Sorry Charlie, but I think this one is actually the Great Pumpkin. The flamethrowing Jack O’ Latern by Randy Sarafan couldn’t be more awesome, could it? I so want to use this for a Headless Horseman costume!
Check the bottom of the post for an animated movie of the Jack O’ Lantern in action. Keep in mind, these instructions have been abbreviated so make sure to check out Instructables for the full set. You can see more of his awesome projects here.
- A really big pumpkin, around 18″ in diameter
- An assortment of serrated cutting knives
- A marker
- Paper and pencil
- A spoon
- Other scraping implements. I found a chisel worked very well.
- Door lock actuator
- Arduino/Xbee transmitter and receiver
- Small can of WD-40
- 12″ x 12″ x 1/8″ sheet of black acrylic
- SPST 5V relay
- 5″ x 2.5″ x 2″ project box.
- SPST momentary pushbutton switch
- 10K resistor
- (x2) 9V battery snap
- (x2) M-type plug adapters
- Misc. long zip ties
- 16″ x 2″ x 1/4″ aluminum extrusion
- 3-1/2″ x 1/4 bolts
- (x6) 1/4 nuts
- Tea light
1. Carve and gut the pumpkin. You’ll want to start by hand but eventually use a metal spoon to get it all. Remember, save the seeds and toast them. They are way yummy!
2. Trace out the face on paper and apply it to the pumpkin. The scarier the better, remember, this thing is going to be breathing fire. It shouldn’t look like a Care Bear.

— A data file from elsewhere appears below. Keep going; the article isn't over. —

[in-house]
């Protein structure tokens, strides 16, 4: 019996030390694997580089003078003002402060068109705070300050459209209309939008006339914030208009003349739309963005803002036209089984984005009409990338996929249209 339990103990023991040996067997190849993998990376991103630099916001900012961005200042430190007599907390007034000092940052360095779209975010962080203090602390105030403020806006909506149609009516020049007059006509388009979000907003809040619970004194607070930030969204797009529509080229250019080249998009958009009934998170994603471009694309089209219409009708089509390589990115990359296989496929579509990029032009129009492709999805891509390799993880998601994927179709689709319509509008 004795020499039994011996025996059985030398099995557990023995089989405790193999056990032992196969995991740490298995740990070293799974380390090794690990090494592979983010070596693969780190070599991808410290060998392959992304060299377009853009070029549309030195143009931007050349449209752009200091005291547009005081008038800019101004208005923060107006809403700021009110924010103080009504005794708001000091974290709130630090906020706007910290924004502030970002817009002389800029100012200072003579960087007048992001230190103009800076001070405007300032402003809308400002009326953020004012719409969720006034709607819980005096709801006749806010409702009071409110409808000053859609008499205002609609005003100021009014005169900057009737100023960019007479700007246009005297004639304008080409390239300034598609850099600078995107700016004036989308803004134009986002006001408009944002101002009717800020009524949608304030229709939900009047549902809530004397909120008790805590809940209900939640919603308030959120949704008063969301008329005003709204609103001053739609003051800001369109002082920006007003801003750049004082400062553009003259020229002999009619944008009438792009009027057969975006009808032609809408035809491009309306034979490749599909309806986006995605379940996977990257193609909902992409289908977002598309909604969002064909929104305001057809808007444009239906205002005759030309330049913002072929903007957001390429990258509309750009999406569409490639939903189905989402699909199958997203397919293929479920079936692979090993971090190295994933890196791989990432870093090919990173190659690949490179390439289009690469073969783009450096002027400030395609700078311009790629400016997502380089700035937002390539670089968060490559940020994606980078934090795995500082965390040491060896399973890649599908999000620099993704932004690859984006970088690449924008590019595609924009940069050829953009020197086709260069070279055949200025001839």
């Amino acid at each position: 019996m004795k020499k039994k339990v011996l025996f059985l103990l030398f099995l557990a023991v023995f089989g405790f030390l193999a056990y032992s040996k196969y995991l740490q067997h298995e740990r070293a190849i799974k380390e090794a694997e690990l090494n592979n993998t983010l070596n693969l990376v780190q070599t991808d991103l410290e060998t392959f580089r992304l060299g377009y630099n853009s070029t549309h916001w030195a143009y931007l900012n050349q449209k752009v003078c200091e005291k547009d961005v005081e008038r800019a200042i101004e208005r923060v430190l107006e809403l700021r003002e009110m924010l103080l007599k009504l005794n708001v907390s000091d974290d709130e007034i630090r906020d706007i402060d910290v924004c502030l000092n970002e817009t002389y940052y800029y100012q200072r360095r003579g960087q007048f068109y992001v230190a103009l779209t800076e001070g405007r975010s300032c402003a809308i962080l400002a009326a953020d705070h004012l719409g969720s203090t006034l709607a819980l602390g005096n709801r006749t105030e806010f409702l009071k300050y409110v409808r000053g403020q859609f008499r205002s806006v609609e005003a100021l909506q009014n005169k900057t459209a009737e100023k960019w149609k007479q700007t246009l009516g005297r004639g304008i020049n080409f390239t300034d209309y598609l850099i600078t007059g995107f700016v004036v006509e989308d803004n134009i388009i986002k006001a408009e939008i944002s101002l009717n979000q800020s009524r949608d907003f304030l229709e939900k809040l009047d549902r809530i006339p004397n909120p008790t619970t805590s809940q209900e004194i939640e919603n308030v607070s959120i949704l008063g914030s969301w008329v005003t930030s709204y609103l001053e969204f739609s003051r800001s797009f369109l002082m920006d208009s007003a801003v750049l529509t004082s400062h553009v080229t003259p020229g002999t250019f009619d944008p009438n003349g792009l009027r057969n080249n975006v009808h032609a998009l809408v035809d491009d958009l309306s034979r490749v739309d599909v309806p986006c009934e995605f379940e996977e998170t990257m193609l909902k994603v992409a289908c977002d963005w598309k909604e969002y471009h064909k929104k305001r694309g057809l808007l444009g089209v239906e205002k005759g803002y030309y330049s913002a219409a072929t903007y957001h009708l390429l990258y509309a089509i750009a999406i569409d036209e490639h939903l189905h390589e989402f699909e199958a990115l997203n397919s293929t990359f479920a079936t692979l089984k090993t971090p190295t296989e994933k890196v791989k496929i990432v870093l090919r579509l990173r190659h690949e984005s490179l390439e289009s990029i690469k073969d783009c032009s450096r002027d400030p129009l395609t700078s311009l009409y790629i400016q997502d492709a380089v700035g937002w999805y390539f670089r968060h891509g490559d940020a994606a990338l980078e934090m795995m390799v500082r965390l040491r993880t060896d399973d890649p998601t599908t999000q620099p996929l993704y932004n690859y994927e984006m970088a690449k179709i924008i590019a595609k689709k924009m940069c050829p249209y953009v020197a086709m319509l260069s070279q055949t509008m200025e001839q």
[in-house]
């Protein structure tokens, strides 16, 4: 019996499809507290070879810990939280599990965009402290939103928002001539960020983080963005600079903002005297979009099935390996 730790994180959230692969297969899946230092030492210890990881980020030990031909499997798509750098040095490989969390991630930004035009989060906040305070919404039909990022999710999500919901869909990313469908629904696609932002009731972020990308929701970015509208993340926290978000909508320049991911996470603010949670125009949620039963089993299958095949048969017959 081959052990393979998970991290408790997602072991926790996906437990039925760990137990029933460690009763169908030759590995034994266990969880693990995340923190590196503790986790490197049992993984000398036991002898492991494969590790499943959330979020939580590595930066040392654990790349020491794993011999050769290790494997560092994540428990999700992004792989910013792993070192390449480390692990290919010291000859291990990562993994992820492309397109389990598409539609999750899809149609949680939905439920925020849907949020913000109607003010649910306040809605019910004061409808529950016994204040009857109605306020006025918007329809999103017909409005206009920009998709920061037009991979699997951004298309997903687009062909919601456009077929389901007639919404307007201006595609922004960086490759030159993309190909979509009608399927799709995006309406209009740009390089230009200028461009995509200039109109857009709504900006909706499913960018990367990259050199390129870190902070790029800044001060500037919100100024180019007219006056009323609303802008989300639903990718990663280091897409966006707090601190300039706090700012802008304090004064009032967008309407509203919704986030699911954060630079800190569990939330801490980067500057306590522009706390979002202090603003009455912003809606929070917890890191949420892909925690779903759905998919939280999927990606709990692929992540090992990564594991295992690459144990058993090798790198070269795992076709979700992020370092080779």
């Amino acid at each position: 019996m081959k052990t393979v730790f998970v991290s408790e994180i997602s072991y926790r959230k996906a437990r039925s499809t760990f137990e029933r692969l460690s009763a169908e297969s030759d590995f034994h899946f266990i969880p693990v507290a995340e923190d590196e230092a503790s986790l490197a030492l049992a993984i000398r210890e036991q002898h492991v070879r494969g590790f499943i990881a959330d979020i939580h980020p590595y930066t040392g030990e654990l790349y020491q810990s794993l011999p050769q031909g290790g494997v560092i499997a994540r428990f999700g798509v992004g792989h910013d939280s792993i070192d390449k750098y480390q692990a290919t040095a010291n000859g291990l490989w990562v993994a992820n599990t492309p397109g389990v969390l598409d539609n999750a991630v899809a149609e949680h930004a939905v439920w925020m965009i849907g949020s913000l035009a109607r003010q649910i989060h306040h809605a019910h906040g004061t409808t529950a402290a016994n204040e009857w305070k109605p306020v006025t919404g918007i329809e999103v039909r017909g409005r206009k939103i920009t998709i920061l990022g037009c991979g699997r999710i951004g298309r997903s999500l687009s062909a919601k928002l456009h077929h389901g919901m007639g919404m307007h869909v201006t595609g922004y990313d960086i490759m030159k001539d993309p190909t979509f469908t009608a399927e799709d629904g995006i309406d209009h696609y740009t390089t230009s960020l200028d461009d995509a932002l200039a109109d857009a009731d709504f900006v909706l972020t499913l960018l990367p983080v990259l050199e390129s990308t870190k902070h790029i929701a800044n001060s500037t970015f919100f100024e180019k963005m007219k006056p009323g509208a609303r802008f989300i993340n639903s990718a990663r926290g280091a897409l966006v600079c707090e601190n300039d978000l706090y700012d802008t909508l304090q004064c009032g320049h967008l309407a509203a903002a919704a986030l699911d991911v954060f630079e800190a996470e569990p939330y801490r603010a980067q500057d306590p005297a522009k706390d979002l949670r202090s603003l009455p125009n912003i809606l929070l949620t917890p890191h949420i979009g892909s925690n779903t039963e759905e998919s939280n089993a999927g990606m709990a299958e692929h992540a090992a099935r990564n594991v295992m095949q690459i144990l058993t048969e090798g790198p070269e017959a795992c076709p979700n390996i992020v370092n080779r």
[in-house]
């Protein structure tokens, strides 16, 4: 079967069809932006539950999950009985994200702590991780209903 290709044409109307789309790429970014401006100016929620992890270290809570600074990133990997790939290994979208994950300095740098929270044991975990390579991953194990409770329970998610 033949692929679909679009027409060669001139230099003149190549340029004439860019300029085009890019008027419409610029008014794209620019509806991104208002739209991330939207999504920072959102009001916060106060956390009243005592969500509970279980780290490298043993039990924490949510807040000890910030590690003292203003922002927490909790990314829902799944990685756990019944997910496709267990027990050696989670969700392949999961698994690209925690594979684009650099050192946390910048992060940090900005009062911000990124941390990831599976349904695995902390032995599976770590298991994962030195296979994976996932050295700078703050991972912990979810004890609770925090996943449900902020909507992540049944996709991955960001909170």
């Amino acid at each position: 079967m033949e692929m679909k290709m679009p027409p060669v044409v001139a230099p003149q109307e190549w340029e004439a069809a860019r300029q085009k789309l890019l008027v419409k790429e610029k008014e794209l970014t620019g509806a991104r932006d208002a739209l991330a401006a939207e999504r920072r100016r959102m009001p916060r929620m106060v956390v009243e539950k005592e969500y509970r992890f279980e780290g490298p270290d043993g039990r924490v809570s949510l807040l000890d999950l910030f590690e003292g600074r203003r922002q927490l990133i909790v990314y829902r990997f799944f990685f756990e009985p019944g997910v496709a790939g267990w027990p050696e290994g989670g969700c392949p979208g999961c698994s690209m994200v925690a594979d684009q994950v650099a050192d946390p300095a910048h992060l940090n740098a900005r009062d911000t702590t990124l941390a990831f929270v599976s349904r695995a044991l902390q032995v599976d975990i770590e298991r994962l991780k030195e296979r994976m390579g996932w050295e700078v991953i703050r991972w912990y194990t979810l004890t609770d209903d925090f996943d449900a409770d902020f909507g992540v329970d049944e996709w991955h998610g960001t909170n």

3. Stack the motor mounts and align it. Zip tie it to the aluminum bracket. Then add in the WD-40. You can see full instructions on this here.
4. Place the bottom of the candle holder (the side without the large hole) onto the bolts. Then place the top candle holder bracket. See here.
5. Solder the 9V battery snap to the M-type plug such that the red wire is connected to the tip and the black wire is connected to the barrel.
7. Install the antenna into the side of the enclosure opposite the switch. Be careful not to break the wire connecting the antenna to the XBee.
8. Solder a wire to one leg of a 10K resistor. Solder the opposite end of this wire to one of the switch terminals. Plug in the side of the resistor with the wire soldered to it into pin 2 of the Arduino. Connect the other end of the resistor to ground. Solder a wire to the other terminal on the switch and connect this wire with 5V on the Arduino board. Lastly, plug your 9V battery connector into the power socket on the Arduino board.
9. Connect one of the relay’s coils to ground on the Arduino board and the other to pin 3. Attach 9V to one of the relay’s load pins and a long red wire to the other.
10. Wire the motor to the relay wires such that when the relay closes, the motor’s actuator pushes down. In this case, red went to blue and black to green. It may be different for another motor.
11. Wire it all up!